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Health & Grooming: Native Healers

Shari Mycek

For centuries, “dreamtime stories,” or fairy tales, offered the only insight into Australia’s Aboriginal culture. “When the white people came, they treated us like children, so we gave them children’s stories—and nothing more,” explains Kakkib lidthia, an Aboriginal elder. Today, Aboriginal figureheads, such as lidthia, are increasingly willing to share pertinent aspects of their ancient culture. In fact, when lidthia met Australian Gayle Heron, he was so impressed with her willingness to learn that he did the unthinkable: He divulged knowledge about Aboriginal healing practices never before shared with anyone outside the tribe.

“Plants were being harvested from Europe, the United States, and Asia, but nothing from Australia, which has some really amazing and powerful plants,” says Heron, the daughter of a major cosmetics house chemist. “Aboriginals have been using these plants for 40,000 years.” In her quest to learn more about the healing properties of native botanicals, Heron went straight to the source: the Aborigines.

With lidthia’s input, Heron developed the Li’Tya skin and spa care line, utilizing Australian flowers, berries, nuts, and plants. She received the blessing of tribal leaders to name her collection in their native tongue—Li’Tya means “of the earth.” Heron repays the favor by donating a percentage of all Li’Tya profits to preserve the Aboriginal culture.

From the lillypilly facial cream cleanser to the munthari berry hydrating lotion, Li’Tya products are earthy, not perfumey. More important, the ingredients have genuine healing properties. The Baime kakadu plum shave foam, for example, is composed of kakadu plum (which has an extremely high vitamin C content), Australian blue cypress (known for its soothing anti-inflammatory qualities), grass lilly (similar to aloe vera), and native peppermint (which stimulates circulation and cools the skin).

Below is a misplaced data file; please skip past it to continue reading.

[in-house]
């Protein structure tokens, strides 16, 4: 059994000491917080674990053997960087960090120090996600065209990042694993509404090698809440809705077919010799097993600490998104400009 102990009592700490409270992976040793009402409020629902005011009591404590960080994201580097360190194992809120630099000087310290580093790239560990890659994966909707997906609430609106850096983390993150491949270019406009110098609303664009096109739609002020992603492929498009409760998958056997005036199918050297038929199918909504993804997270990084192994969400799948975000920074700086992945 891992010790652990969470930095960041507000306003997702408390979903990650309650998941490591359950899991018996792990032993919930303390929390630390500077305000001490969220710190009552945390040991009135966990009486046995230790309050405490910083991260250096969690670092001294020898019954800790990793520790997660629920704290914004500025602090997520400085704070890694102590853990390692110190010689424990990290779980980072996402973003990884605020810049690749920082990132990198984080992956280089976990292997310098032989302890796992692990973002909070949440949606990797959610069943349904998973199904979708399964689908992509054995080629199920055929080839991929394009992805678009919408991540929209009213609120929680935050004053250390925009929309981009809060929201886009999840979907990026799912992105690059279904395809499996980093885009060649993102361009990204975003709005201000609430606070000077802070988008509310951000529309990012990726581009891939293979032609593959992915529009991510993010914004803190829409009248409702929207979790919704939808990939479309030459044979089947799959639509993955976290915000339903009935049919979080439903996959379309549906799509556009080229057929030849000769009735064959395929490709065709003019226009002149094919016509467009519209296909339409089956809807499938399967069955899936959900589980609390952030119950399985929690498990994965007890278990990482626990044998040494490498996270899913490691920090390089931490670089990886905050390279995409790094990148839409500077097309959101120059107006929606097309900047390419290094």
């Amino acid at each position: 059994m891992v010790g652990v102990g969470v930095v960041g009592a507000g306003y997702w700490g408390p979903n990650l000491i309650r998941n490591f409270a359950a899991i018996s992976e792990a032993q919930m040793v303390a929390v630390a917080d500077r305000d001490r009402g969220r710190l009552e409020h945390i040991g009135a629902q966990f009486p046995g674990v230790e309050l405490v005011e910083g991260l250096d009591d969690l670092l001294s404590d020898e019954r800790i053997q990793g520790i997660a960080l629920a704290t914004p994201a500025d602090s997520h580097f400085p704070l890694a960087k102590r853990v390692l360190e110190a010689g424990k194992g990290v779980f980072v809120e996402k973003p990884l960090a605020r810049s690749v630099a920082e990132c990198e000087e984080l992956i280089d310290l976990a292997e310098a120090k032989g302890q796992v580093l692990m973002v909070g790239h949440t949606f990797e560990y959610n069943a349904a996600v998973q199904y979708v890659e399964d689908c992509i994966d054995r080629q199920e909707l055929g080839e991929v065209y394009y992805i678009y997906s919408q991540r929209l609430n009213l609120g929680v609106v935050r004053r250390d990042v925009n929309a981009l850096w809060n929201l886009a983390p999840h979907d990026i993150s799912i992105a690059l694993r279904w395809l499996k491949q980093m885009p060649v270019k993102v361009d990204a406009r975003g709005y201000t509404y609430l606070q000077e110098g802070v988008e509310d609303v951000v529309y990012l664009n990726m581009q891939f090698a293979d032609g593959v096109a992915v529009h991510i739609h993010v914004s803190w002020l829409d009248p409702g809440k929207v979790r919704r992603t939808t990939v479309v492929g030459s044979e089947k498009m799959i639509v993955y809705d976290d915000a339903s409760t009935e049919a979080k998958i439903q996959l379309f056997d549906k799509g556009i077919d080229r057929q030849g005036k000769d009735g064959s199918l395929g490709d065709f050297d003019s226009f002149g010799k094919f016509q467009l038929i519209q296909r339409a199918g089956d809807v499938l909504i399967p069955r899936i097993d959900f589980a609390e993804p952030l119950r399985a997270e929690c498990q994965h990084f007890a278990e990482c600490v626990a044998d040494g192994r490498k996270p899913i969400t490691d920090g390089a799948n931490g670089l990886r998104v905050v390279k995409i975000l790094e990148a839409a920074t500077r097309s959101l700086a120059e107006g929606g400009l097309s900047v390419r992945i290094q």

A number of U.S. spas—including the Spa at Torrey Pines in Southern California and the Spa at Turnberry Isle Resort in Florida—feature Li’Tya healing treatments. But for a truly authentic Aussie experience, journey down under to the Healing Waters Spa at Silky Oaks in Queensland. Here, in the Daintree rain forest, you can stay in an understated treehouse chalet or riverhouse and choose from a menu of tribal-inspired spa services.

Most indulgent is The Dreaming. Set to bush music, this three-hour fantasia begins with a footbath in pepperberry (which contains strong antifungal properties), followed by an Aboriginal smoking ceremony, for which native plants are burned to cleanse negative energy and clear the mind. Mapi mud is applied and washed away before an hour-long Kodo massage using the ancient Aboriginal technique that combines smooth, circular motions with pressure-point therapy. As quandong (a fruit kernel) is applied to the hair, macadamia nut oil to the face, and wattleseed to the hands, you cannot help but drift into your own private dreamtime.

Li’Tya, www.litya.com
Healing Waters Spa at Silky Oaks Lodge, 800.225.9849, www.silkyoakslodge.com

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